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Article
Publication date: 20 August 2018

Sandra K. Newton, Linda I. Nowak and Mayuresh Kelkar

The purpose of this study is to investigate the range of explanations for why wine club members defect and move on.

Abstract

Purpose

The purpose of this study is to investigate the range of explanations for why wine club members defect and move on.

Design/methodology/approach

This quantitative research study uses data from US wine consumers, gathered through an online survey of 399 former wine club members who had quit their membership in the recent past. Consistent with literature on customer churn rates in subscription markets, data are analyzed using descriptive statistics, factor analysis, hierarchical multiple regression and analysis of variance.

Findings

The results reported by respondents indicate that higher levels of perceived product quality, fair value in pricing, variety seeking and commitment to customer service at the beginning and at the end of a wine club membership lead to higher levels of customer satisfaction and a desire to recommend the club to others even after quitting. Though variety seeking is more commonplace among experienced wine drinkers, the good news for wineries is that consumers are more likely to recommend a wine club to others if at least a year has passed after they decided to quit.

Practical implications

The results provide implications for wine club managers seeking to improve wine club retention with suggested means for mitigating the rate of customer attrition.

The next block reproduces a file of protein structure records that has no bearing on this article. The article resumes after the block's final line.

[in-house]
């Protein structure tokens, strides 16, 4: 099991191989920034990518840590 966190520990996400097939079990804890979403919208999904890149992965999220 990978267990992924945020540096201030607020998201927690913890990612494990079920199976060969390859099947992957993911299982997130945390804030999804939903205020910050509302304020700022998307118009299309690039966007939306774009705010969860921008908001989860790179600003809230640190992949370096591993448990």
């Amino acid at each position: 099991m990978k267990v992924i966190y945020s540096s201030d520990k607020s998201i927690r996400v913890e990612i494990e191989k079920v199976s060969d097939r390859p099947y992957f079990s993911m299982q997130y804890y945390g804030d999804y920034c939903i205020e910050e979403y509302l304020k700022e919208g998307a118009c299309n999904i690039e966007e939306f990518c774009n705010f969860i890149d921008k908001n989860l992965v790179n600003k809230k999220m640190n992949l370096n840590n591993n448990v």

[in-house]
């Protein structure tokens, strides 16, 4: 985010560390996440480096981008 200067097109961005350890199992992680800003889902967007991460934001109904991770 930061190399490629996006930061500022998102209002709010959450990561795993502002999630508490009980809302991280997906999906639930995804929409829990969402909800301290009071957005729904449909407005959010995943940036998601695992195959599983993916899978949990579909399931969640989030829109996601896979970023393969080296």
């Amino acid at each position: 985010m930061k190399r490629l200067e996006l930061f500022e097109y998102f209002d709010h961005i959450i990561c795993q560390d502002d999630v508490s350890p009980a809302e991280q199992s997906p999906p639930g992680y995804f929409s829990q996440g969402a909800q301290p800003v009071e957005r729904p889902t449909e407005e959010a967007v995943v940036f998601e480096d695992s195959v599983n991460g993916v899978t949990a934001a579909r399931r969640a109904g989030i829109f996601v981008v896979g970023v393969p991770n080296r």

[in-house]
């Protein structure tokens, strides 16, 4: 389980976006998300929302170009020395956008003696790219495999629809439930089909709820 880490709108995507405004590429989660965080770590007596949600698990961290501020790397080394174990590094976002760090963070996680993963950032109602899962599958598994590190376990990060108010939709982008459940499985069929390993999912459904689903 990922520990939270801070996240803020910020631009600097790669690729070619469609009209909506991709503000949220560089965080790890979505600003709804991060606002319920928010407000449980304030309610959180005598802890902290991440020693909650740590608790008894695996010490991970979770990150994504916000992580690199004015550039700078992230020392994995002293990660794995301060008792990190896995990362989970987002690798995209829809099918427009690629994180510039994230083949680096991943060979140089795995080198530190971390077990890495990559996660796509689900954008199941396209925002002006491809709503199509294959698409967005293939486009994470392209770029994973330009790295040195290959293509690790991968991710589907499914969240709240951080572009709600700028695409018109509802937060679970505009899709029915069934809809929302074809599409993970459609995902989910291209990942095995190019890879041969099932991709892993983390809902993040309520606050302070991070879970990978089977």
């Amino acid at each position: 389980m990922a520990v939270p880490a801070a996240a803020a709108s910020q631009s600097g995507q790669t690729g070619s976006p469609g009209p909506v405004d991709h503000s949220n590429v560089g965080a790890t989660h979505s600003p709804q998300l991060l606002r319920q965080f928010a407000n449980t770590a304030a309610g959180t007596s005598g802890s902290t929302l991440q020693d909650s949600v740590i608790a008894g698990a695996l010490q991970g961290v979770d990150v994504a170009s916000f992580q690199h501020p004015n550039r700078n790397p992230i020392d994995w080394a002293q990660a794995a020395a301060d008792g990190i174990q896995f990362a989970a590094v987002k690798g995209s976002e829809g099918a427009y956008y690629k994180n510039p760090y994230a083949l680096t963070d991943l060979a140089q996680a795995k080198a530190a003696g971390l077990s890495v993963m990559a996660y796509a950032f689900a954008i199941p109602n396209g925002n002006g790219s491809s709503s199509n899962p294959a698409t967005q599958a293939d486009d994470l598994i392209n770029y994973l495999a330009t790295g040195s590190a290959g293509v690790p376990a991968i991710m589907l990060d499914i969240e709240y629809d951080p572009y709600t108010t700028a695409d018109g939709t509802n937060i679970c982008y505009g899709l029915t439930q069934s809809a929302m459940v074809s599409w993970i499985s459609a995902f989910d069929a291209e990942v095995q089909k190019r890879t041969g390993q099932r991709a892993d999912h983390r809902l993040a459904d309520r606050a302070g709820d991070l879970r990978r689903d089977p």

Originality/value

This paper presents original research addressing a variety of reasons why wine club members quit. The extant research has found that factors such as product quality, fair pricing, service commitments and variety-seeking behavior affect members’ satisfaction with their wine club, as well as their desire to recommend it to others. The authors have attempted to combine all these factors into a single study to gain insight into wine club members’ switching behavior, and to find out what the wineries can do to improve customer loyalty.

Details

International Journal of Wine Business Research, vol. 30 no. 3
Type: Research Article
ISSN: 1751-1062

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Article
Publication date: 12 August 2019

Matthew J. Bauman and Christopher D. Taylor

This paper aims to investigate the antecedents that contribute to wine club members’ intention to remain in the wine club. Additionally, this study examines the potential…

Abstract

Purpose

This paper aims to investigate the antecedents that contribute to wine club members’ intention to remain in the wine club. Additionally, this study examines the potential departure and retention rates of wine club members, as well as provides insight into socio-demographic profiles and differences of wine club members.

Design/methodology/approach

This research relied on prior literature to build hypotheses that were tested using multiple linear regression analyses. An online questionnaire was used to recruit a total of 352 usable surveys from wine club members of a winery located in Fredericksburg, Texas. The researchers examined the predictive power of perceived service quality, winery wine club policy, customer loyalty and brand attitude on wine club members’ intention to remain in the wine club.

Findings